Youths had thrown rocks at Israeli forces on the same street prior to Zayed’s death; for instance, Human Rights Watch interviewed A.,20, who had a bullet lodged in the bone of his lower leg after being shot at around 7 a.m. while trying to throw a rock. This was just “up the hill from the place where Roubin was killed later,” he said. However, according to two witnesses as well as another resident of the area, at the time the soldier shot Zayed no camp residents were throwing rocks near or behind him. “There were guys throwing rocks from the rooftops at the intersection, but none were in the street between Roubin and the [vehicle] or behind him,” the first witness said.
I.,20, said that he had been shot that morning in the abdomen while throwing stones, and was being driven to hospital in a neighbor’s car when “someone said, ‘take another wounded with you,’ and they put in Roubin. He wasn’t moving. He’d been shot in the chest, with blood coming out of his mouth.”
Fire Against People Throwing Objects
Human Rights Watch documented other cases where Israeli forces shot live ammunition at men and children who were throwing stones and other objects at soldiers and military vehicles. Based on witness accounts, the forces frequently used live ammunition in response to clashes after 7 a.m. One youth, Y., 17, who was using crutches, said that a live bullet fired by Israeli forces had entered and exited his left thigh at around 7:30 a.m. while he was “throwing rocks at the jeeps” on the camp’s main road.
Israeli forces shot Yunis Jamal Jahjouh, 22, twice as he stood on the roof of a one-story building on the south-western side of the intersection of the main camp road and a smaller road leading north to the home of al-Khatib, witnesses said. Two witnesses told Human Rights Watch that Jahjouh was attempting to throw a satellite dish at military vehicles in the street below when he was killed. One witness, T., 18, said, “he was thrown off balance by the satellite dish. He was shot once, and said ‘Allahu Akhbar,’ and then he was shot again. There were two people with Yunis on the roof, but there was no way to get him down and out of there because of the clashes. He bled out until they got him to the ambulance, and it was too late.” According to a statement by the Palestinian hospital in the city of Ramallah, Jahjouh suffered gunshot wounds to the chest and stomach.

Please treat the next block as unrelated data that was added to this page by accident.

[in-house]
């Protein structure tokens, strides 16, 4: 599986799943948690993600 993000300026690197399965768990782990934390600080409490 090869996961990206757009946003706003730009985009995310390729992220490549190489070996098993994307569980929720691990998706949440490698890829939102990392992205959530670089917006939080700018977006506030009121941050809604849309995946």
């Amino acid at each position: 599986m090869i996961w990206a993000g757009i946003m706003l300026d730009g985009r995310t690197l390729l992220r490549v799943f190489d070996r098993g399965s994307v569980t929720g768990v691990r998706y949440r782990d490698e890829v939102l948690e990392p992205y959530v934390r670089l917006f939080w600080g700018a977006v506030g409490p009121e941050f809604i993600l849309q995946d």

Further east along the main camp road, Israeli forces shot and killed Jihad Mansour Aslan, 21, as he was standing on the corner of the roof of a one-story building on the southern side of the road. A relative told Human Rights Watch:
I had been with Jihad on the roof when the [soldiers] started shooting intensively at us and we scattered. There were eight or nine of us. I jumped down and was shouting at Jihad to get back from the front of the building. He was shot the first time in his hand, and then he picked up a rock and they shot him again. We went to get him and brought him down. There was a lot of blood. We put him in a civilian car. He was still alive but he wasn’t speaking. The bullet hit him in the chest and went out his back.
The Israeli authorities should immediately open criminal investigations into the Qalandia shootings, Human Rights Watch said. Under the UN principles on the right to a remedy for human rights violations, states have the duty to investigate and, if there is sufficient evidence, the duty to submit to prosecution the person allegedly responsible for the violations and, if found guilty, the duty to punish her or him.
The Israeli military has a poor record of accountability. Since the beginning of the second Palestinian intifada in 2000, Israeli military courts have convicted only six Israeli soldiers for offenses involving the deaths of Palestinians, and one soldier for the death of a British citizen, according to Yesh Din, an Israeli rights group. Israeli investigations into the raid in the Qalandia camp should be prompt, thorough and impartial.